Recently Tim O’Reilly and John Battelle released a white paper entitled Web Squared: Web 2.0 Five Years On. It focuses squarely, pardon the pun, on the intersection of social web technologies with the emerging Internet of Things (real world objects connected to the Internet).
The ‘web squared’ moniker is, commercially speaking, a none to subtle attempt to re-brand web 2.0. This had to be done so that the conference series of that name, which O’Reilly and Battelle jointly run along with the company TechWeb, remains relevant. But less cynically, the report also nicely applies Web 2.0 principles onto the emerging Internet of Things.
The term ‘web squared’ is defined in the report as “web meets world.” The squared bit also references that “the Web opportunity is no longer growing arithmetically; it’s growing exponentially.”
Collective Intelligence 2.0
The report starts by noting what O’Reilly and Battelle believe was the core proposition of ‘web 2.0’ back in 2004: “Web 2.0 is all about harnessing collective intelligence.” The pair go on to say that web 2.0 is currently being applied to areas they hadn’t predicted in ’04, such as mobile and internet-connected objects.
Specifically, sensors are providing a new source of data for web 2.0 techniques. As the report puts it, “collective intelligence applications are no longer being driven solely by humans typing on keyboards but, increasingly, by sensors.”
Where the report differs from the traditional view of Internet of Things is that it doesn’t view sensor data as just mechanical data from RFID tags and other non-human sources. The authors argue that humans are producing sensor data of their own, in particular using their mobile phones. They note that today’s smartphones “contain microphones, cameras, motion sensors, proximity sensors, and location sensors (GPS, cell-tower triangulation, and even in some cases, a compass).”
No matter what the source of sensor data, after it’s gathered collective intelligence can be applied to it. The authors term this a “virtuous feedback loop,” whereby sensor-based applications get better the more people use them.
Another key point is that, much like in Web 2.0 apps, there is an entire ecosystem that uses and builds off the data. Real world objects have “information shadows” on the Web (this is a term originally coined by Mike Kuniavsky of ThingM).
The example in the report is a book, which has information shadows “on Amazon, on Google Book Search, on Goodreads, Shelfari, and LibraryThing, on eBay and on BookMooch, on Twitter, and in a thousand blogs.”
Do We Need RFID? It’d Be Nice…
One contentious point in the report is when it questioned whether RFID is actually required to make an Internet of Things. The authors argue that it isn’t:
“A bottle of wine on your supermarket shelf (or any other object) needn’t have an RFID tag to join the Internet of Things, it simply needs you to take a picture of its label. Your mobile phone, image recognition, search, and the sentient web will do the rest. We don’t have to wait until each item in the supermarket has a unique machine-readable ID. Instead, we can make do with bar codes, tags on photos, and other “hacks” that are simply ways of brute-forcing identity out of reality.”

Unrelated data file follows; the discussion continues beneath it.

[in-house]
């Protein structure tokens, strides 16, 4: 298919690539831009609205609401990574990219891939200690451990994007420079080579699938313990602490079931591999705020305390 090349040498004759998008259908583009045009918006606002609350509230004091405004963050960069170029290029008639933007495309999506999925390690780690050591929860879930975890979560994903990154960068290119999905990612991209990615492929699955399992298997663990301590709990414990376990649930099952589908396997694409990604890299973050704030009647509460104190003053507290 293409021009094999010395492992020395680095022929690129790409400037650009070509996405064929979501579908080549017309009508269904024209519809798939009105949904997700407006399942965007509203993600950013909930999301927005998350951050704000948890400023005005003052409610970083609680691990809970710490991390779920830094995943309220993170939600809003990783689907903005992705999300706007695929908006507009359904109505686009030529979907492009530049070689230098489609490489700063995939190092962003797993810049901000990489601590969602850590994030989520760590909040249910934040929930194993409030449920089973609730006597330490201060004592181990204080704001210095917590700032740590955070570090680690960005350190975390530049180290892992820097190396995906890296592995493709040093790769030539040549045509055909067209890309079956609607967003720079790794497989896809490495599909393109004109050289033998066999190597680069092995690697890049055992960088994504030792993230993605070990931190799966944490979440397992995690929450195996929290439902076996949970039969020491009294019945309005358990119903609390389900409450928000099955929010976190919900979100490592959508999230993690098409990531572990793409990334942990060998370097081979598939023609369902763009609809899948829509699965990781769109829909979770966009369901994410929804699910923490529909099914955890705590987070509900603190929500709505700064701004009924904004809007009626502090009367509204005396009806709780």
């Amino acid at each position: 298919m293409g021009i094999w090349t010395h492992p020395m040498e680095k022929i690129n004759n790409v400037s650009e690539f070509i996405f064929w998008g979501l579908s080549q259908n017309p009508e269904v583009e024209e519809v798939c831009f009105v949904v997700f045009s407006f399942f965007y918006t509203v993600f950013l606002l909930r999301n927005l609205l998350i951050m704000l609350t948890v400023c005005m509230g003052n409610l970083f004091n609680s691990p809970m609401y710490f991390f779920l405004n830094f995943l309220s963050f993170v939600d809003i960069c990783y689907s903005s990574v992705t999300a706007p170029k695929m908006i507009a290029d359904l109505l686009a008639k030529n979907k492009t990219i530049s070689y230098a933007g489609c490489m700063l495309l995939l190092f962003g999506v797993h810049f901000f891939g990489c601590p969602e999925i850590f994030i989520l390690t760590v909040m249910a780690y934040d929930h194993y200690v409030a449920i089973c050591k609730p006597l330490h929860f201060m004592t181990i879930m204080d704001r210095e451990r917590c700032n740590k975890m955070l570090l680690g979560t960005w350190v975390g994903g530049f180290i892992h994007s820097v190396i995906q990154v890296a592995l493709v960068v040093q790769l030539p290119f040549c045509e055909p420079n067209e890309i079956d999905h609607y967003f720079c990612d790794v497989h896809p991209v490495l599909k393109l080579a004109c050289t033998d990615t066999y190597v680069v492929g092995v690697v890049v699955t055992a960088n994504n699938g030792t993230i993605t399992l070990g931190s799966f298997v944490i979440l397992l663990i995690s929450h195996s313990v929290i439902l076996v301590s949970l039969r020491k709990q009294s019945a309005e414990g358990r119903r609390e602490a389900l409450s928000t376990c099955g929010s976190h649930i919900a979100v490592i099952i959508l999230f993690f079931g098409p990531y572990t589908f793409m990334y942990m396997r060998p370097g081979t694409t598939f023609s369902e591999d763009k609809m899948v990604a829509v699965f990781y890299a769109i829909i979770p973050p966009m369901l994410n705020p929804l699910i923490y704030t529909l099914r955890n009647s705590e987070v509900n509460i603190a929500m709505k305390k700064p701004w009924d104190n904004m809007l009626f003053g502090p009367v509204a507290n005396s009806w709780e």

This line of thought seems to parallel the argument usually put forth by web 2.0 proponents against the top-down Semantic Web: that it isn’t practical to expect publishers to enter metadata into their content, instead let it bubble up with a mix of collective intelligence and machine processing.
To hammer home this point, the report claims that “evidence shows that formal systems for adding a priori meaning to digital data are actually less powerful than informal systems that extract that meaning by feature recognition.” They use the example of a book: “an ISBN provides a unique identifier for a book, but a title + author gets you close enough.”
Good enough has always been a design principle on the Web, so this makes sense. However, much like the battles back in ’04-’05 to define web 2.0 (or dispute the existence of it) ultimately it’s a moot point. RFID tags will become more common place, it’s just a matter of time.
Let’s face it, a ‘smart’ RFID chip on a bottle of wine – one that knows its production and travel history, its temperature, its price relative to similar bottles of wine, etc – will beat human hacking anytime. But, as the report rightly notes, don’t expect that level of automation via RFID any time soon. Our recent post examining the current state of RFID clearly showed that it’s years away.
To say that sensor data can be both machine generated (e.g. by RFID chips) and human generated is perhaps trying too hard to force the web 2.0 world into the new emerging Internet of Things. But that’s neither here nor there. Where the ‘web squared’ report is spot on, is its point that applying collective intelligence to sensor data will be a rich vein of opportunity in the coming years.
Clearly the web 2.0 philosophy can and will merge with Internet of Things. The report by O’Reilly and Battelle is a great primer for that.